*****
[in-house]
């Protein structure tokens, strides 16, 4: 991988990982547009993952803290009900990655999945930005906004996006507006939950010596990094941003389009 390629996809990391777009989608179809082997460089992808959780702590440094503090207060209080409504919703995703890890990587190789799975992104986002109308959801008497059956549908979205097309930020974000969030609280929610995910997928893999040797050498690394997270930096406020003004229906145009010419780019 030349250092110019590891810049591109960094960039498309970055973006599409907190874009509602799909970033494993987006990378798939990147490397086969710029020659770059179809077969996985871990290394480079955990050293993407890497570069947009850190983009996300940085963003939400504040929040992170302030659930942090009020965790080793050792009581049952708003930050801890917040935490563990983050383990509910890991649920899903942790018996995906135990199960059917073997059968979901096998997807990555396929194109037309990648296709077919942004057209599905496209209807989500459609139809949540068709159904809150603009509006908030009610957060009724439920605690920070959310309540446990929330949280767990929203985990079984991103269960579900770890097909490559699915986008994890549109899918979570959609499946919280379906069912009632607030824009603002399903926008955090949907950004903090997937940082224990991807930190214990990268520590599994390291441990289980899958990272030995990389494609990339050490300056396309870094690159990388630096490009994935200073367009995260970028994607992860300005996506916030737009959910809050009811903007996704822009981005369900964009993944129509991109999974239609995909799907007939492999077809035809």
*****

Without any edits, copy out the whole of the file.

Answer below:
[in-house]
């Protein structure tokens, strides 16, 4: 991988990982547009993952803290009900990655999945930005906004996006507006939950010596990094941003389009 390629996809990391777009989608179809082997460089992808959780702590440094503090207060209080409504919703995703890890990587190789799975992104986002109308959801008497059956549908979205097309930020974000969030609280929610995910997928893999040797050498690394997270930096406020003004229906145009010419780019 030349250092110019590891810049591109960094960039498309970055973006599409907190874009509602799909970033494993987006990378798939990147490397086969710029020659770059179809077969996985871990290394480079955990050293993407890497570069947009850190983009996300940085963003939400504040929040992170302030659930942090009020965790080793050792009581049952708003930050801890917040935490563990983050383990509910890991649920899903942790018996995906135990199960059917073997059968979901096998997807990555396929194109037309990648296709077919942004057209599905496209209807989500459609139809949540068709159904809150603009509006908030009610957060009724439920605690920070959310309540446990929330949280767990929203985990079984991103269960579900770890097909490559699915986008994890549109899918979570959609499946919280379906069912009632607030824009603002399903926008955090949907950004903090997937940082224990991807930190214990990268520590599994390291441990289980899958990272030995990389494609990339050490300056396309870094690159990388630096490009994935200073367009995260970028994607992860300005996506916030737009959910809050009811903007996704822009981005369900964009993944129509991109999974239609995909799907007939492999077809035809």